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CST Pika 38mm Tires: Quick Review- First things first- You may not know who CST is. Well, CST and Maxxis Tires both are brands manufactured by Cheng Shin Rubber which is one of the largest tire manufacturers in the world. The CST branding is typically used for more budget minded bicycle tire offerings, but don’t let that make you think these tires are your typical, replacement tire type fare. CST does make that sort of tire, but many of their models actually are pretty nice with some features found in other tire company’s mid to higher end lines. The CST Pika is one of those tires and we were sent a set to check into.
The Pika tires we were sent are wire bead models with the under the tread EPS puncture protection. Here is what the CST site has to say about these treads:
The CST Pika is a dirt road tire built to handle the ever-changing conditions encountered during your daily commute or a weekend gravel grind. The tire has ramped center knobs for a smooth, fast ride, while the shoulder tread features U-shaped knobs designed to give you confidence in the turns. The CST Pika comes in 700x38c and is equipped with dual compound tread, EPS protection, and wire bead.
We were also told that in the near future this model will also be offered in a folding bead in 38mm and 42mm sizes. Our set weighed in at 450 grams for each tire, which is respectable for a wire bead tire. MSRP on the wire bead 38mm Pika is $30.00 and they are available through most local bike shops.
The Pikas mounted up easily with tubes on the Grava Revenuer’s Boyd wheel set, (see our review on that bike here), and the tire showed a slightly flattened profile, which generally is a good thing in my experience. That said, time riding would tell the tale. The width of the casing on the Boyd wheels was just barely shy of 38mm. No doubt on a wider rim the Pika would be 38mm or maybe a touch wider. I set the pressures initially at about 45psi rear/42psi front. Then it was time to get out there and ride them.
On the way out on pavement I could not tell you that these tires were slowing me down at all. The previous tires on the bike were semi-slick, light weight tires, and yet the Pika tires really weren’t any slower. They were noisier though, I will give you that much. Finally, out on the gravel roads, the flattish crown to the casing really helped these tires have a feeling of stability since they did not feel as though they made the bike hunt around side to side for traction through loose, deeper gravel. I feel that the side lugs with their “U” shape helped in this regard. The smoother, more dirt road type lines were taken with really good speed. Traction was good. Wetter areas were dealt with in a fairly normal fashion. No surprises there.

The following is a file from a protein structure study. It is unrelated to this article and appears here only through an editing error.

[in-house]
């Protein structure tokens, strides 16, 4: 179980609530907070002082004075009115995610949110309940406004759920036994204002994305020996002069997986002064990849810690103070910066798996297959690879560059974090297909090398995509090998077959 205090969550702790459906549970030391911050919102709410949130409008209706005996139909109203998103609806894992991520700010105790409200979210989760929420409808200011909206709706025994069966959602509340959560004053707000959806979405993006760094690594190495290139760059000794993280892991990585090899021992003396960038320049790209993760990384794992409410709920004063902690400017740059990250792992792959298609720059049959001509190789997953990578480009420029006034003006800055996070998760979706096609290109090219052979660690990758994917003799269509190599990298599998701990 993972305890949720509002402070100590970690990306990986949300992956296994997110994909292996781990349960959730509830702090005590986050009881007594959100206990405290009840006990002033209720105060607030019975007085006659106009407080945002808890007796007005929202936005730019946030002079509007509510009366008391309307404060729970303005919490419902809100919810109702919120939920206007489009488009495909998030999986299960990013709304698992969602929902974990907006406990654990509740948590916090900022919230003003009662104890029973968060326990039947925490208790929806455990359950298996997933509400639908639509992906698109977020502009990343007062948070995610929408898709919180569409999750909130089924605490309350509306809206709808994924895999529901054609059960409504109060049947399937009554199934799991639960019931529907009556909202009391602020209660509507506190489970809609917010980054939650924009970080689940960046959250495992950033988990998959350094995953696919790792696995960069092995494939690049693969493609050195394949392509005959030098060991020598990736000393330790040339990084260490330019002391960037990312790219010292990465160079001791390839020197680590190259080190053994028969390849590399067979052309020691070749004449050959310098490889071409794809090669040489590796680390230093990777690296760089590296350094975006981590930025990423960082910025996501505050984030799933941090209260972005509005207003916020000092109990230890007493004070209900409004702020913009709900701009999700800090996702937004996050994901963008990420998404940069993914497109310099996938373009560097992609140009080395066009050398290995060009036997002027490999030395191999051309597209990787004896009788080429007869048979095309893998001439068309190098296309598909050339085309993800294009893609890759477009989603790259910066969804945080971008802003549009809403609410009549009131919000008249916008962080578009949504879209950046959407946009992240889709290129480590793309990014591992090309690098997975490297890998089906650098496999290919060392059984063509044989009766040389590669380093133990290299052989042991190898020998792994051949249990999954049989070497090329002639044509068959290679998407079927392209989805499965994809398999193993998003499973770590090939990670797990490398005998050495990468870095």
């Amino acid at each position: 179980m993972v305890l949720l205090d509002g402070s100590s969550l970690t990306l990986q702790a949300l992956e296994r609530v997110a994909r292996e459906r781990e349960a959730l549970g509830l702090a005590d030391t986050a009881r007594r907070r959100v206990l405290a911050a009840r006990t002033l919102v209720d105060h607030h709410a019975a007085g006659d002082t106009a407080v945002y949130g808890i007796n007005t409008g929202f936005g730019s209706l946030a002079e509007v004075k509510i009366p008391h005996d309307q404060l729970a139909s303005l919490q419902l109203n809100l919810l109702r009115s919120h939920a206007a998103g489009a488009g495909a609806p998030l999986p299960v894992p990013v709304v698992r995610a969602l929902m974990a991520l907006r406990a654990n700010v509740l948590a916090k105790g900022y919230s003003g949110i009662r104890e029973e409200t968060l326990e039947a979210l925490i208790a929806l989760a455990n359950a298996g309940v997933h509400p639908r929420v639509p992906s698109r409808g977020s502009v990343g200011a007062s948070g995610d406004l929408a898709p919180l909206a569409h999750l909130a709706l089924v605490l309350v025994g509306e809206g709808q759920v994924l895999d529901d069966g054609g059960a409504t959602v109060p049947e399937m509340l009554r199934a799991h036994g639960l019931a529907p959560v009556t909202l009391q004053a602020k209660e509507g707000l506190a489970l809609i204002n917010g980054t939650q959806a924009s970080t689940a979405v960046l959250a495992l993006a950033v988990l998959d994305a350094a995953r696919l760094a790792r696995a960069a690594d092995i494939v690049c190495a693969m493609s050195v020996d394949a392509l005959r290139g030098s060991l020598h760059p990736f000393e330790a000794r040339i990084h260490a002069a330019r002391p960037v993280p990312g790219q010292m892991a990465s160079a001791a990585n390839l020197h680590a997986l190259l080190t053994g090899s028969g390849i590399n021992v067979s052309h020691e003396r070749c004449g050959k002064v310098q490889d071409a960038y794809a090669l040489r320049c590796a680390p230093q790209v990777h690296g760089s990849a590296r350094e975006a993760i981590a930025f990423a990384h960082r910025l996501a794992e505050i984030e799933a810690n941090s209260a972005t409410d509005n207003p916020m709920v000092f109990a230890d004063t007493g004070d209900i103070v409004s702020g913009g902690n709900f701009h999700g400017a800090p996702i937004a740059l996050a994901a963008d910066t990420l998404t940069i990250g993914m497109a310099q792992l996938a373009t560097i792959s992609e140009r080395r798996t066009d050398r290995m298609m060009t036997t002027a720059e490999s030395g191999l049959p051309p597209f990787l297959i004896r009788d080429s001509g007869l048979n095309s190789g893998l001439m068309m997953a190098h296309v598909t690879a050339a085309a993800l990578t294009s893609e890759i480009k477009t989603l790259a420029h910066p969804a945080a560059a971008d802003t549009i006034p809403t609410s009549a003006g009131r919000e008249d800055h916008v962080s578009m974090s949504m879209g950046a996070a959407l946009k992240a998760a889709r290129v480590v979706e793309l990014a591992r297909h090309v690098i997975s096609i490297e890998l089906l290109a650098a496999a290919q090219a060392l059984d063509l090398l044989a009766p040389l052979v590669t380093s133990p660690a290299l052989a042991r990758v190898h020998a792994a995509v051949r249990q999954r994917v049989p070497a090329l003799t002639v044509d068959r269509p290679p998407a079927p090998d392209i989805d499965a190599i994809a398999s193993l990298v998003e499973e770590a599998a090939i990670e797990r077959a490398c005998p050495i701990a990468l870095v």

The ride feel is not super smooth, but it isn’t a wooden feeling tire at all. I would rank it as slightly above average. The puncture protection belt only covers the tread area on this tire, and does not go bead to bead. This leaves the side wall of the Pika freer to flex over rocks and rubble, and it is probably a good reason why this tire feels like something that costs twice as much money than it does.
The Pika isn’t a tubeless rated tire, but it does have a dual compound tread, a flat protection layer under the tread, a decent, all around tread pattern, and it performs at a level that belies its $30.00 retail price. This seems to be a great choice for those on a budget, or for anyone looking for a great training tire. Given the news about a future folding bead variant, and a wider version at 42mm, this may be the sleeper choice in gravel road going tires in the future. The wire bead 38mm version is good enough that I would consider running it full time. The only thing that would make me reconsider is that the Pika is not a tubeless ready tire. Wear in the long run is an unknown at this point, but even if the wear is only average, at this price, the Pika is still a great value for those looking for a good, solid performing gravel road tire.
Note: CST sent over the Pika tires for test/review to RidingGravel.com at no charge. We were not bribed nor paid for this review and we strive to give our honest thoughts and opinions throughout.
Discuss and share your questions or thoughts about gravel bikes, gear, events and anything else on the Riding Gravel Forum.
5 thoughts on “CST Pika 38mm Tires: Quick Review”
I’m new to gravel and primarily road ride, but am getting a gravel road bike now. I’m looking to get this tire and wondering if you think the 38 is a good size for going from pavement to get to gravel roads, or would you go to the 42? Decisions decisions right? 😉
Thanks for any info, and nice review.
@Doug: It really depends upon a lot of factors, but in general, the chunkier/looser your gravel can be, or the heavier rider your are, or a combination of both, would lead one to cheese a bigger volume tire.
Obviously there are exceptions, but that’s not a bad place to start with your decision making.
So, I ordered the CST pika 38c. 700 x 38c stamped on tire. The tires ended up being 724 x 35. Width was fine, but hit my frame. What am I missing? Is it normal for a tire to be that far off? Bummed. Loved the look of the tread and couldn’t wait to try them.
@Jay are you saying it was too tall for your frame and rubbed on the top of the tread? We mounted one up on a 20.8mm rim and the diameter was about 704mm. What width tire fit previously on that frame?
Just mounted up some 700×38 pikas to use as winter tires. They came out to a touch over 35mm on my 20.7 internal rims. Maybe they’ll stretch a bit? Had I known they were going to run this narrow, I would have gone with the 42’s.